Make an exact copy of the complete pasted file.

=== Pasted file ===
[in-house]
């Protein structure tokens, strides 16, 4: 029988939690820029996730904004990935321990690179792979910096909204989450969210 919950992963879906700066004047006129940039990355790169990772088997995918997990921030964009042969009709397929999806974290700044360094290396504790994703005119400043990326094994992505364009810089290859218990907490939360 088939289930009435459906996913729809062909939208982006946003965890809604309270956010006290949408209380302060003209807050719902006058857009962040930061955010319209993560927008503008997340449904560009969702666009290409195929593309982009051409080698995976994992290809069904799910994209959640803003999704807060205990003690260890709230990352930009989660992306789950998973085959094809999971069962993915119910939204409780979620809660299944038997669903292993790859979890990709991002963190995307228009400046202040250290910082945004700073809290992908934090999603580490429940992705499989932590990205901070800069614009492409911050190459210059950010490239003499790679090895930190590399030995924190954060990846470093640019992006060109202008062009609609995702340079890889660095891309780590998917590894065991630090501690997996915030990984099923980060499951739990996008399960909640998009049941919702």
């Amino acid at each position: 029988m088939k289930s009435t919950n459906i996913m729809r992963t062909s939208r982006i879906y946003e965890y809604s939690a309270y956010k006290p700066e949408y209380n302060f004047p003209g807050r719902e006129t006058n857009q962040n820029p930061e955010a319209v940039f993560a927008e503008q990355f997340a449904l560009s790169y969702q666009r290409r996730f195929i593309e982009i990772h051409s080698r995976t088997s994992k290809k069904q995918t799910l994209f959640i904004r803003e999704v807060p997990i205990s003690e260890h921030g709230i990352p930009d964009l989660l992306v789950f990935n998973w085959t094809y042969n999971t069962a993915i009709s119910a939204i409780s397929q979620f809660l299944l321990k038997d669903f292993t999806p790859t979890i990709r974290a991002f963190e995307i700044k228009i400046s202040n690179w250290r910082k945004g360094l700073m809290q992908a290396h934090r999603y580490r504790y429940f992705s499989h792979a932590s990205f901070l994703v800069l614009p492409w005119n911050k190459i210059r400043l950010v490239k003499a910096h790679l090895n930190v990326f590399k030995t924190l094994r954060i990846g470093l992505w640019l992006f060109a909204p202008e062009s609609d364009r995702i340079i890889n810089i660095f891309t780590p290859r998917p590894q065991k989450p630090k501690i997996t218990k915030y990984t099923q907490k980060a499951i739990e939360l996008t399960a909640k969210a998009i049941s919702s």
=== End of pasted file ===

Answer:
[in-house]
């Protein structure tokens, strides 16, 4: 029988939690820029996730904004990935321990690179792979910096909204989450969210 919950992963879906700066004047006129940039990355790169990772088997995918997990921030964009042969009709397929999806974290700044360094290396504790994703005119400043990326094994992505364009810089290859218990907490939360 088939289930009435459906996913729809062909939208982006946003965890809604309270956010006290949408209380302060003209807050719902006058857009962040930061955010319209993560927008503008997340449904560009969702666009290409195929593309982009051409080698995976994992290809069904799910994209959640803003999704807060205990003690260890709230990352930009989660992306789950998973085959094809999971069962993915119910939204409780979620809660299944038997669903292993790859979890990709991002963190995307228009400046202040250290910082945004700073809290992908934090999603580490429940992705499989932590990205901070800069614009492409911050190459210059950010490239003499790679090895930190590399030995924190954060990846470093640019992006060109202008062009609609995702340079890889660095891309780590998917590894065991630090501690997996915030990984099923980060499951739990996008399960909640998009049941919702």
């Amino acid at each position: 029988m088939k289930s009435t919950n459906i996913m729809r992963t062909s939208r982006i879906y946003e965890y809604s939690a309270y956010k006290p700066e949408y209380n302060f004047p003209g807050r719902e006129t006058n857009q962040n820029p930061e955010a319209v940039f993560a927008e503008q990355f997340a449904l560009s790169y969702q666009r290409r996730f195929i593309e982009i990772h051409s080698r995976t088997s994992k290809k069904q995918t799910l994209f959640i904004r803003e999704v807060p997990i205990s003690e260890h921030g709230i990352p930009d964009l989660l992306v789950f990935n998973w085959t094809y042969n999971t069962a993915i009709s119910a939204i409780s397929q979620f809660l299944l321990k038997d669903f292993t999806p790859t979890i990709r974290a991002f963190e995307i700044k228009i400046s202040n690179w250290r910082k945004g360094l700073m809290q992908a290396h934090r999603y580490r504790y429940f992705s499989h792979a932590s990205f901070l994703v800069l614009p492409w005119n911050k190459i210059r400043l950010v490239k003499a910096h790679l090895n930190v990326f590399k030995t924190l094994r954060i990846g470093l992505w640019l992006f060109a909204p202008e062009s609609d364009r995702i340079i890889n810089i660095f891309t780590p290859r998917p590894q065991k989450p630090k501690i997996t218990k915030y990984t099923q907490k980060a499951i739990e939360l996008t399960a909640k969210a998009i049941s919702s």